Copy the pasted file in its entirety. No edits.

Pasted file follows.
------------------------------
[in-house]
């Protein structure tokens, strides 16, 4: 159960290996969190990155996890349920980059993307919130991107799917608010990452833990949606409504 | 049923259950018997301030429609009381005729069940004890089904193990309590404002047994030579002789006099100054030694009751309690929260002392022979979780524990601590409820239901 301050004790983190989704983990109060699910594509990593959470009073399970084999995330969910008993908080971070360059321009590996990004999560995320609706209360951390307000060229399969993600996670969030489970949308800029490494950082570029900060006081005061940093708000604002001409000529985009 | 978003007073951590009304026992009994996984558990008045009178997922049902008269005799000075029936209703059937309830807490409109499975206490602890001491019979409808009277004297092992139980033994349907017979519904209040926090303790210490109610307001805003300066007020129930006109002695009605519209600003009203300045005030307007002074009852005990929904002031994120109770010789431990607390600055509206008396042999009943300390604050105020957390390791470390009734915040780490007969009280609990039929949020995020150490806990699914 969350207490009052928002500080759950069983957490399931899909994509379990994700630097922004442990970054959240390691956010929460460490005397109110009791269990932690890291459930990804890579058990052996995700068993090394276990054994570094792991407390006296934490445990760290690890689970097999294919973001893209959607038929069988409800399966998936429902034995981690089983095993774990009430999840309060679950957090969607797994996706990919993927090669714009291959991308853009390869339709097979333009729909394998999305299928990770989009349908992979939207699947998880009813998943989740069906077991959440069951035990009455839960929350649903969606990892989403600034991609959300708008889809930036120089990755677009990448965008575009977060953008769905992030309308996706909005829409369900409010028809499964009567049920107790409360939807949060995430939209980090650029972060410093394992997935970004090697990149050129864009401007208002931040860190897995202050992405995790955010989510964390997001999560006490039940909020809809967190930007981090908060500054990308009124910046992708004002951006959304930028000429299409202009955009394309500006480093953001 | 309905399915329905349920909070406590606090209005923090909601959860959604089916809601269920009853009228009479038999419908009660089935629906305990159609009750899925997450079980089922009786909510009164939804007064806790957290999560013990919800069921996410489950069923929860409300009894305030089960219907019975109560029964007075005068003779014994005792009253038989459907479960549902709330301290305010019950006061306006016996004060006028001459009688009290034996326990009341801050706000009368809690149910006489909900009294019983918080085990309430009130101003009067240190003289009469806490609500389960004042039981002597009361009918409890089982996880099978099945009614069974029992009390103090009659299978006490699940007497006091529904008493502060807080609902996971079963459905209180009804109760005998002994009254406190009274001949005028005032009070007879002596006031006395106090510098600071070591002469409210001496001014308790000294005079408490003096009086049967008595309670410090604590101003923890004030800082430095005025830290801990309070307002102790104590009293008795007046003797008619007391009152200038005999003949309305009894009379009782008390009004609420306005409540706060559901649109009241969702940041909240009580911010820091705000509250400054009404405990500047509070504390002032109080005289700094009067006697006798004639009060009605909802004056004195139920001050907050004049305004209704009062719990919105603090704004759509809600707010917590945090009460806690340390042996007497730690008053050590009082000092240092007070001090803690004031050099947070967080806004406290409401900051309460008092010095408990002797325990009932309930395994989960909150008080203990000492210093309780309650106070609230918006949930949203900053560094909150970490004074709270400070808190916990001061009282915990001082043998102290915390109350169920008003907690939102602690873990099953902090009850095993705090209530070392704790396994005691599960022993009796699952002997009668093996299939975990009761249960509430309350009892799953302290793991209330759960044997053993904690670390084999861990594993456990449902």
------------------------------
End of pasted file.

[in-house]
């Protein structure tokens, strides 16, 4: 159960290996969190990155996890349920980059993307919130991107799917608010990452833990949606409504 | 049923259950018997301030429609009381005729069940004890089904193990309590404002047994030579002789006099100054030694009751309690929260002392022979979780524990601590409820239901 301050004790983190989704983990109060699910594509990593959470009073399970084999995330969910008993908080971070360059321009590996990004999560995320609706209360951390307000060229399969993600996670969030489970949308800029490494950082570029900060006081005061940093708000604002001409000529985009 | 978003007073951590009304026992009994996984558990008045009178997922049902008269005799000075029936209703059937309830807490409109499975206490602890001491019979409808009277004297092992139980033994349907017979519904209040926090303790210490109610307001805003300066007020129930006109002695009605519209600003009203300045005030307007002074009852005990929904002031994120109770010789431990607390600055509206008396042999009943300390604050105020957390390791470390009734915040780490007969009280609990039929949020995020150490806990699914 969350207490009052928002500080759950069983957490399931899909994509379990994700630097922004442990970054959240390691956010929460460490005397109110009791269990932690890291459930990804890579058990052996995700068993090394276990054994570094792991407390006296934490445990760290690890689970097999294919973001893209959607038929069988409800399966998936429902034995981690089983095993774990009430999840309060679950957090969607797994996706990919993927090669714009291959991308853009390869339709097979333009729909394998999305299928990770989009349908992979939207699947998880009813998943989740069906077991959440069951035990009455839960929350649903969606990892989403600034991609959300708008889809930036120089990755677009990448965008575009977060953008769905992030309308996706909005829409369900409010028809499964009567049920107790409360939807949060995430939209980090650029972060410093394992997935970004090697990149050129864009401007208002931040860190897995202050992405995790955010989510964390997001999560006490039940909020809809967190930007981090908060500054990308009124910046992708004002951006959304930028000429299409202009955009394309500006480093953001 | 309905399915329905349920909070406590606090209005923090909601959860959604089916809601269920009853009228009479038999419908009660089935629906305990159609009750899925997450079980089922009786909510009164939804007064806790957290999560013990919800069921996410489950069923929860409300009894305030089960219907019975109560029964007075005068003779014994005792009253038989459907479960549902709330301290305010019950006061306006016996004060006028001459009688009290034996326990009341801050706000009368809690149910006489909900009294019983918080085990309430009130101003009067240190003289009469806490609500389960004042039981002597009361009918409890089982996880099978099945009614069974029992009390103090009659299978006490699940007497006091529904008493502060807080609902996971079963459905209180009804109760005998002994009254406190009274001949005028005032009070007879002596006031006395106090510098600071070591002469409210001496001014308790000294005079408490003096009086049967008595309670410090604590101003923890004030800082430095005025830290801990309070307002102790104590009293008795007046003797008619007391009152200038005999003949309305009894009379009782008390009004609420306005409540706060559901649109009241969702940041909240009580911010820091705000509250400054009404405990500047509070504390002032109080005289700094009067006697006798004639009060009605909802004056004195139920001050907050004049305004209704009062719990919105603090704004759509809600707010917590945090009460806690340390042996007497730690008053050590009082000092240092007070001090803690004031050099947070967080806004406290409401900051309460008092010095408990002797325990009932309930395994989960909150008080203990000492210093309780309650106070609230918006949930949203900053560094909150970490004074709270400070808190916990001061009282915990001082043998102290915390109350169920008003907690939102602690873990099953902090009850095993705090209530070392704790396994005691599960022993009796699952002997009668093996299939975990009761249960509430309350009892799953302290793991209330759960044997053993904690670390084999861990594993456990449902």